Carpe Diem

  Spending too much time regretting our past mistakes and/or fearing what may happen in the future keep us from looking at what’s right in front of us: the here and now. But the present moment is all that’s real and something we can hold onto. So I will try to be present and attentive to what’s going on right now. That’s how I can relish what’s good in my life and enjoy the ride. From Hope For Today: September 5: “…In Step Four I realized I was stuck in the past. My daily thoughts were usually about plans for the next day, week, or even month. I always anticipated tomorrow to the point where it became my today. I’d get so caught up in what I was going to do that I often wasn’t aware of what I was doing now. After realizing this character defect and asking my Higher Power to remove it, each day I have is usually better than the one before. I give thanks for the little joys in each day. I still make plans, but I don’t let my thoughts erase the present. Anticipation is sweet, but not at the coast of today. When I look back on this in the context of alcoholism, I understand why I behaved as I did. With all the awful happenings at home, there were many today’s I didn’t want to experience. As a child, I had limited options, so the best way to escape was to flee into the possibility of a better tomorrow. I have different choices now. I know enjoying my day and doing...

“We Are All Broken, That’s How The Light Gets In.”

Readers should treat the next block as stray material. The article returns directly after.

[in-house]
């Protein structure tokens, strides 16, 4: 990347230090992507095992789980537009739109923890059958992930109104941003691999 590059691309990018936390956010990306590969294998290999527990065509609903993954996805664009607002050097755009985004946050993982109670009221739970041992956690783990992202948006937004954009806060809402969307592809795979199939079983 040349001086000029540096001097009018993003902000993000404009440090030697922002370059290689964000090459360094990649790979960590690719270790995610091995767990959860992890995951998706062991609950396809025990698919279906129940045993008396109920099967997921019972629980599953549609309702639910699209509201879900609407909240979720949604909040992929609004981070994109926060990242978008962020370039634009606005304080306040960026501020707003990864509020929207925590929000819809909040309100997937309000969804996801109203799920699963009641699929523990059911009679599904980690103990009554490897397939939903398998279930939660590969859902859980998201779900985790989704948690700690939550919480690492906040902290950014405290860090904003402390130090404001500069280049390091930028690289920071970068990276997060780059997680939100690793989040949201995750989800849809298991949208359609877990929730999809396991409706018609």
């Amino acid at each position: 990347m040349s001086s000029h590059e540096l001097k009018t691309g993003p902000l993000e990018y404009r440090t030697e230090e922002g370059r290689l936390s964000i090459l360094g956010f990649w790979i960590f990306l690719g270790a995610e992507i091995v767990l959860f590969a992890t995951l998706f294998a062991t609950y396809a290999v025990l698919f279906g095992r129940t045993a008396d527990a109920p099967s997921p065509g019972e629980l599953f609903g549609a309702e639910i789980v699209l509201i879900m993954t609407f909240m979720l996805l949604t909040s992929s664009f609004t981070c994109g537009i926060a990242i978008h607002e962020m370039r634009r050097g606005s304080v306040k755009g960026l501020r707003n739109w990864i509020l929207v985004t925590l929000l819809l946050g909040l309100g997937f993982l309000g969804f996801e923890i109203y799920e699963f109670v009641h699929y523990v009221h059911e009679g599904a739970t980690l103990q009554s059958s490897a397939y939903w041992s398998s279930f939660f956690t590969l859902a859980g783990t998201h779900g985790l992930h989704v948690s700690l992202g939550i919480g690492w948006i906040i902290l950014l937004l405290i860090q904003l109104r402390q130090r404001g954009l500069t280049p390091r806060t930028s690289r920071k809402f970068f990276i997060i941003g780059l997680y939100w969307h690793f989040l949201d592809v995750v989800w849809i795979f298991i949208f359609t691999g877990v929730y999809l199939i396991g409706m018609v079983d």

Memoir Excerpt: “This journey of mine, this parenting journey, would involve going two steps forward sometimes and then three steps backward. It was not vertical progress I was making, but it was progress. And strangely, the more I kept the focus on myself and striving to be happy, the easier it was to let go of my child. I knew I had paid my dues, and I feared no one’s judgment, least of all God’s. I’ve railed at God many, many times during these dozen years of joy and pain, this God they speak of at Twelve-Step meetings. How many times had I sinned in my life? Many, more than I want to remember. And so the child in me had been sure, earlier on, that I was being punished for all of them. It was my karmic payback. “What goes around comes around,” etc. Indeed, for all of my life, before my breakdown, I had no faith in any thing or any one other than myself. I grew up very lonely and isolated, and if there was a god, he wasn’t paying any attention to me. So I learned to be very independent and self-reliant. But when I finally found myself on my knees, I felt broken and whole at the same time: broken because my MO for dealing with my problems hadn’t been working; and whole because I finally let myself believe in something outside of myself to strengthen me, to fill in the gaps that were missing in me, and to help me cope. I was starting to develop and cling to a faith that...